Seoul will phase out diesel cars and vans from public sector and mass transit fleets by 2025 as part of efforts to accelerate its transition to green mobility, according to the South Korean news agency Yonhap.
Diesel vehicles are heavily used in Seoul: They account for 64.6% of vehicles used by the municipal government, district offices, and city–affiliated pubic organizations, and 0.9% of the capital’s public transportation system.
South Korea‘s capital city unveiled a “No Diesel” initiative this week with the aim of replacing diesel with electric and hydrogen-powered vehicles. Out of a total of 5,153 public-sector diesel vehicles currently being used, 3,586 will be replaced with green vehicles.
The city is working with carmakers on the development of green models for fire trucks, ambulances, and cleaning vehicles, and diesel taxis, airport buses, and city tour buses will also be dropped for green vehicles. The government intends to replace 30% of diesel buses with e-buses by 2023.
Newark, Delaware’s solar
Newark, Delaware, the home of the University of Delaware, is launching a nearly $10 million green energy project that will quadruple its solar power generation and reduce its energy needs.
The project will be financed with a loan, and savings from the upgrades will pay for the project over 20 years. The work is expected to be completed by the end of 2021.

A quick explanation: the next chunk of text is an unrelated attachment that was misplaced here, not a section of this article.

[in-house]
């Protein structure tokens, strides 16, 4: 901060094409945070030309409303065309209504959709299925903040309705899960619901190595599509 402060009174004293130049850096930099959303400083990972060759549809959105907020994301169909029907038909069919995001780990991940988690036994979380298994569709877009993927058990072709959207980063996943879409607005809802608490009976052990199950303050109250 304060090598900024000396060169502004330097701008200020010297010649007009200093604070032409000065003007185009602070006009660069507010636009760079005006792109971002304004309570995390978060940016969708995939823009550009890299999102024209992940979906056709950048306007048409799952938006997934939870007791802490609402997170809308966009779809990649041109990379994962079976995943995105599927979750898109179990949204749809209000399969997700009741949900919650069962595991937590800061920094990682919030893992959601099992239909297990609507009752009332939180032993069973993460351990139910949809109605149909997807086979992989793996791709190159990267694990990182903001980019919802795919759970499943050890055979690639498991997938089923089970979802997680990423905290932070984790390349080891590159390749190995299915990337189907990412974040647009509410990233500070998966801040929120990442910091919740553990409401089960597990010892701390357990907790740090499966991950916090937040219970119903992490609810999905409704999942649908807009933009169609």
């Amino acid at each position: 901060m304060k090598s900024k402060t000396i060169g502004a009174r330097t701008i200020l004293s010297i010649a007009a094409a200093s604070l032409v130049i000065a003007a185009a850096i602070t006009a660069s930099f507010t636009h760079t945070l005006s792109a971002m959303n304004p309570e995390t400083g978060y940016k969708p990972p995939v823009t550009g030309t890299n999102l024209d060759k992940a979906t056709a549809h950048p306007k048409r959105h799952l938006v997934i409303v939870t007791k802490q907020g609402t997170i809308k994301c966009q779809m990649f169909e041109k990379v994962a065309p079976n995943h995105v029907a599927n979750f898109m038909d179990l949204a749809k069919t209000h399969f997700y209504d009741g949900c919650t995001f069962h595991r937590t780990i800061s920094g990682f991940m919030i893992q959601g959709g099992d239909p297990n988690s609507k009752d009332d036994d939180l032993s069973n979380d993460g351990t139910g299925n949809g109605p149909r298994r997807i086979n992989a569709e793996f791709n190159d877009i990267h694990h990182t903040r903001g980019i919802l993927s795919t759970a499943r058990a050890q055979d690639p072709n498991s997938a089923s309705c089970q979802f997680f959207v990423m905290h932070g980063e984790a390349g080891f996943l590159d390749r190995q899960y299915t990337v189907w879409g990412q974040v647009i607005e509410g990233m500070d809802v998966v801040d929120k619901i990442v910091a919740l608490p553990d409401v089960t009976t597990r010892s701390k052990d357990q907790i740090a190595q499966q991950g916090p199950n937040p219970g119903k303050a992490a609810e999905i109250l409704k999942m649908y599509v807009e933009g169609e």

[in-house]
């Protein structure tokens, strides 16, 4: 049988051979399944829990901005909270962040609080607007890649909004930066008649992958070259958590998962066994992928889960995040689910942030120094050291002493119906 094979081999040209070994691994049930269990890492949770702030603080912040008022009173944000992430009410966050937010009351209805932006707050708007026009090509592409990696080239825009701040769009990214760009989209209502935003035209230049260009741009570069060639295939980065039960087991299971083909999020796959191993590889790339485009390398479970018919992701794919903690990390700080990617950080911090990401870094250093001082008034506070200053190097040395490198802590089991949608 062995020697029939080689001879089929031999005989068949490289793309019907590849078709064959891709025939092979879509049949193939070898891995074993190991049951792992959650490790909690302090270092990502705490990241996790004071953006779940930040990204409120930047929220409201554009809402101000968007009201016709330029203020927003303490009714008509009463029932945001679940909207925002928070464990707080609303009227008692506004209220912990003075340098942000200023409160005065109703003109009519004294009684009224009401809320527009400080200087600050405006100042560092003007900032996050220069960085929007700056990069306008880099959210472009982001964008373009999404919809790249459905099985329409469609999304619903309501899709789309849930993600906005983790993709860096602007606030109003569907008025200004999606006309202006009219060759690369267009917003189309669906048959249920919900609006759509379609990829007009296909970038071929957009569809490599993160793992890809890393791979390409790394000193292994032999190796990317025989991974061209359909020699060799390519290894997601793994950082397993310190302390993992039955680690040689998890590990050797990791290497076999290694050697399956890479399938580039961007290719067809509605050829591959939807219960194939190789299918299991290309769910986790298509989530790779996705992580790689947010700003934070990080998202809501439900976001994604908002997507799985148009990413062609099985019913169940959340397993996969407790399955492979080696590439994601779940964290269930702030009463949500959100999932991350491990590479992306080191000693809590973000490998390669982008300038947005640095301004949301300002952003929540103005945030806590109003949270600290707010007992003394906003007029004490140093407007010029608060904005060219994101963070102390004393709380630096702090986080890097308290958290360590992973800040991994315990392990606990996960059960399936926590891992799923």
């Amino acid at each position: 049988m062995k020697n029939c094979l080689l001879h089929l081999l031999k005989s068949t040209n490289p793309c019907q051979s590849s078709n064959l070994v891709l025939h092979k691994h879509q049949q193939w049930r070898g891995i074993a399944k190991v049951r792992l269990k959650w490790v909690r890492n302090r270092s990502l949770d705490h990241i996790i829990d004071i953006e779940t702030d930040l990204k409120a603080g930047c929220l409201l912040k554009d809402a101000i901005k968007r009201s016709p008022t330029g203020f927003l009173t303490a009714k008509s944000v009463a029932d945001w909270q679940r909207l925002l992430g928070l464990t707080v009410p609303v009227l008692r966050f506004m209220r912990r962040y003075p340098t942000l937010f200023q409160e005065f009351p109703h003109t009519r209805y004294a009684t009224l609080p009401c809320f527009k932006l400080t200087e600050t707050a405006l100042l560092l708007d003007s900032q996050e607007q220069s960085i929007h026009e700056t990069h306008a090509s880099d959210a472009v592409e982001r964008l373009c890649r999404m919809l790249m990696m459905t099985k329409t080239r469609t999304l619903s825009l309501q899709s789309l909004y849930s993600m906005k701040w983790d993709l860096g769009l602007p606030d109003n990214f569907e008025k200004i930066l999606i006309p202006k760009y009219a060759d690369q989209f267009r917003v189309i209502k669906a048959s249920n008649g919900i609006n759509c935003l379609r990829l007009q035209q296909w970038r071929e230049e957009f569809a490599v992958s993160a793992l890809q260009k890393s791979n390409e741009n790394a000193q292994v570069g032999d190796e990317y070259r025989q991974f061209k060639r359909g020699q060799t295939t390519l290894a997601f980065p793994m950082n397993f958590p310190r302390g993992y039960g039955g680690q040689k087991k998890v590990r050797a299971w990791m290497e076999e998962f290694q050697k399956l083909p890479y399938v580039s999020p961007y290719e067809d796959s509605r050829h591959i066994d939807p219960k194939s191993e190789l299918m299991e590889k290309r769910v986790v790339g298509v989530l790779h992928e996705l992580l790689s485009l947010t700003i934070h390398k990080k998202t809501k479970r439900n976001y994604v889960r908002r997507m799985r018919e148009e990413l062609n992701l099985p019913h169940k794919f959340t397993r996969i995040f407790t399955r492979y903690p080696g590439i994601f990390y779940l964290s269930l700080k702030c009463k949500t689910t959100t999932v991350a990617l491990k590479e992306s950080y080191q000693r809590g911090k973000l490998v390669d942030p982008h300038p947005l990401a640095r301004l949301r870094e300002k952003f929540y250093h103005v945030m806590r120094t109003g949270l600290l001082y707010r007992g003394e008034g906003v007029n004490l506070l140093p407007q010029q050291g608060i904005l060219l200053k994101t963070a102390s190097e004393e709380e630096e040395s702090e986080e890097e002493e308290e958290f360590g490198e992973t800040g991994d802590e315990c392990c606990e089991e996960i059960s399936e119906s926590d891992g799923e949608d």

The city will install between 1,000 and 1,376 kW of solar panels on city buildings and in fields. The Newark Post explains:
The city operates its own electric utility, so the solar power will reduce the amount of wholesale power the city needs to purchase, saving more than $130,000 each year. The city will also generate more than $65,000 each year by selling solar renewable energy certificates to the Delaware Municipal Electric Corporation.
The city received a $1 million grant from the state, used $175,000 from the McKees Solar Fund and received an $8.5 million loan from Bank of America.
Newark will also install LED lighting in city buildings and parking lots, new LED pedestrian lights, new high-efficiency transformers, and a waste oil generator as part of the project.
UK micromobility grows
Brick and mortar retail is suffering globally due to the pandemic, but micromobility is bucking the trend. UK micromobility retailer Pure Electric opened its 13th store this week, in central London, near Holborn station.
Pure Electric’s newest store is selling leading brands of e-bikes and scooters and has a workshop where customers can get their e-bikes, conventional bikes, and folding bikes serviced.
Peter Kimberley, Pure Electric CEO, said:
We’re committed to becoming the leading micromobility retailer, not just in the UK but across Europe too. We’ll be opening several more UK stores before the end of this year and we’ve got our sights set on our European outlets too, starting in France and Spain.
This is such an exciting time in micromobility retail; we’re still just at the start of a revolution in our transport habits and the growth potential for the next few years is immense.
The government is getting behind this revolution, with bold plans for example on infrastructure and changes to the Highway Code, but more needs to be done. Electric scooters need to be legalized now; the country can’t wait another 12 months for the trials to end. We’d also like to see the Cycle to Work scheme promoted more actively.